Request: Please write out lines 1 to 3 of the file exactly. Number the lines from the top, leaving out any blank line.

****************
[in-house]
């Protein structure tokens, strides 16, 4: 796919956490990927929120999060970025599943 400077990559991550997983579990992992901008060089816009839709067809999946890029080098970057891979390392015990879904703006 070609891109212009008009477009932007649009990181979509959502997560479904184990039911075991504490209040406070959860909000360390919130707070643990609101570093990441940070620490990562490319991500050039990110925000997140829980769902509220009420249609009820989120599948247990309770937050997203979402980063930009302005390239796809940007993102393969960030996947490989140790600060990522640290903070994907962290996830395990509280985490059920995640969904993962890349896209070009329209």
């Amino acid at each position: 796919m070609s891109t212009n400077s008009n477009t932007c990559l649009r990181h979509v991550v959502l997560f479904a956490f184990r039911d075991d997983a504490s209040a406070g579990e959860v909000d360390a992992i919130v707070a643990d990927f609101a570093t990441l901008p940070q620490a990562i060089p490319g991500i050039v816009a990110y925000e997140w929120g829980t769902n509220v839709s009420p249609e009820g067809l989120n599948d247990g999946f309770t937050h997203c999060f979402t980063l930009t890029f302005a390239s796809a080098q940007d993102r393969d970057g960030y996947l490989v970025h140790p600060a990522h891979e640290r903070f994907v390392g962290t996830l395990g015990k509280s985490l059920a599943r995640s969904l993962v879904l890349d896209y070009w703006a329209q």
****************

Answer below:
[in-house]
């Protein structure tokens, strides 16, 4: 796919956490990927929120999060970025599943 400077990559991550997983579990992992901008060089816009839709067809999946890029080098970057891979390392015990879904703006 070609891109212009008009477009932007649009990181979509959502997560479904184990039911075991504490209040406070959860909000360390919130707070643990609101570093990441940070620490990562490319991500050039990110925000997140829980769902509220009420249609009820989120599948247990309770937050997203979402980063930009302005390239796809940007993102393969960030996947490989140790600060990522640290903070994907962290996830395990509280985490059920995640969904993962890349896209070009329209």
């Amino acid at each position: 796919m070609s891109t212009n400077s008009n477009t932007c990559l649009r990181h979509v991550v959502l997560f479904a956490f184990r039911d075991d997983a504490s209040a406070g579990e959860v909000d360390a992992i919130v707070a643990d990927f609101a570093t990441l901008p940070q620490a990562i060089p490319g991500i050039v816009a990110y925000e997140w929120g829980t769902n509220v839709s009420p249609e009820g067809l989120n599948d247990g999946f309770t937050h997203c999060f979402t980063l930009t890029f302005a390239s796809a080098q940007d993102r393969d970057g960030y996947l490989v970025h140790p600060a990522h891979e640290r903070f994907v390392g962290t996830l395990g015990k509280s985490l059920a599943r995640s969904l993962v879904l890349d896209y070009w703006a329209q």